By M. A. R. Habib
This entire consultant to the background of literary feedback from antiquity to the current day presents an authoritative evaluation of the foremost pursuits, figures, and texts of literary feedback, in addition to surveying their cultural, ancient, and philosophical contexts.
offers the cultural, historic and philosophical history to the literary feedback of every era
permits scholars to work out the advance of literary feedback in context
Organised chronologically, from classical literary feedback via to deconstruction
Considers quite a lot of thinkers and occasions from the French Revolution to Freud’s perspectives on civilization
can be utilized along any anthology of literary feedback or as a coherent stand-alone advent
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Additional resources for A History of Literary Criticism: From Plato to the Present.
Most of Socrates’ argument concerning rhapsody addresses its interpretative, critical function rather than its musical and emotional power. Throughout the ostensible “dialogue,” Ion acts as the willing and naive tool of Socrates’ own perspective, unwittingly dragged through the implications of his own initial boast that he “of all men . . [has] the finest things to say on Homer” (Ion, 530c). Characteristically, Socrates’ strategy is not to contradict this statement directly but to unfold various contexts in whose light the connections between the constituent elements of Ion’s claim very precisely emerge as absurd.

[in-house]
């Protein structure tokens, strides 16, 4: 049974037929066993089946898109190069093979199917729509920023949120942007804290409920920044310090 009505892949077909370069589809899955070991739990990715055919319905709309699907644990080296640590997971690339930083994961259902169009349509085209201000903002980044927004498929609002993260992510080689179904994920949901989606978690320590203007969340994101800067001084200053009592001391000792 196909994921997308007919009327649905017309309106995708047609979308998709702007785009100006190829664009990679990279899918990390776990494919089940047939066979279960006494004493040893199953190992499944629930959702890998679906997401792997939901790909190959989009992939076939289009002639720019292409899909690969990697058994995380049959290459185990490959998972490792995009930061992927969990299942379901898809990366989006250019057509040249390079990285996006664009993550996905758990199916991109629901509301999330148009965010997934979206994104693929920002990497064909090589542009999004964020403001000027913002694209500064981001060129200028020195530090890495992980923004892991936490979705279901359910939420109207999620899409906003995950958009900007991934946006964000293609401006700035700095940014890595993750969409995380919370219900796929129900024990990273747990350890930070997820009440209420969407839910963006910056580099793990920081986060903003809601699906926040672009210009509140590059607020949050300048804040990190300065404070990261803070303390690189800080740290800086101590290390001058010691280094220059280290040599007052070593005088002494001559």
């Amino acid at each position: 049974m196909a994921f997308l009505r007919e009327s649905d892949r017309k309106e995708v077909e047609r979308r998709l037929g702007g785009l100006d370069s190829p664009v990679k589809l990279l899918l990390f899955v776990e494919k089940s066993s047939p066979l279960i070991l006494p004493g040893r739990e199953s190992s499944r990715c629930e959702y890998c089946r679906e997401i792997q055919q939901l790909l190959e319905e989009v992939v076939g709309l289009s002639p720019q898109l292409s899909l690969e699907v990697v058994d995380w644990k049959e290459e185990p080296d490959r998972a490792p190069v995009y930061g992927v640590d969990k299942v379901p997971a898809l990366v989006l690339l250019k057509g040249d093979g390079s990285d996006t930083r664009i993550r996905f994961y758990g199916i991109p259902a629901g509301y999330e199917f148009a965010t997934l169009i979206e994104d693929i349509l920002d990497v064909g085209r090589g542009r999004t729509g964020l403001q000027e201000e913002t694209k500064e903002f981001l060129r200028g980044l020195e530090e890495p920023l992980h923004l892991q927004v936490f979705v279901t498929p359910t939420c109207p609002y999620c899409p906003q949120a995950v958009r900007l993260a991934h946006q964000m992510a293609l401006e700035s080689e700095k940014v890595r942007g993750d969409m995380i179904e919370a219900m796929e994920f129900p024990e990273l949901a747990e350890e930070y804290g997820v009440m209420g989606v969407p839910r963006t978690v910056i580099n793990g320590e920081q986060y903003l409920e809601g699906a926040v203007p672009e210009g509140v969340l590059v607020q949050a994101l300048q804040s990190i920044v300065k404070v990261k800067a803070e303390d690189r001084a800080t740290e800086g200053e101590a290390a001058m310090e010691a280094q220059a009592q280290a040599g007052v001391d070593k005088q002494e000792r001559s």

In book X, Plato will allege that poetry establishes a “vicious constitution” in the soul, setting up emotions as rulers in place of reason (X, 605b–c, 606d). Hence in the earlier book Plato advocates an open and strict censorship of poetry, introducing certain charges hitherto unelaborated: (1) the falsity of its claims and representations regarding both gods and men; (2) its corruptive effect on character; and (3) its “disorderly” complexity and encouragement of individualism in the sphere of sensibility and feeling.
Plato sees poetry as pandering primarily to two types of constitution, the democratic and the tyrannical (VIII, 568a–d). Tyranny, moreover, is viewed by Plato as somehow not opposed to democracy but a logical extension of it. The precise significance of this association of poetry with democracy may be evinced from a broader political context. Plato suggests that there five basic forms of government. His own ideal constitution can be conceived as either royalty or aristocracy (IV, 445d). The other four forms represent a progressive degeneration away from this model: timocracy (where the pursuit of honor is paramount), oligarchy, democracy, and tyranny (such an evolution, it might be added, has no basis in Greek history).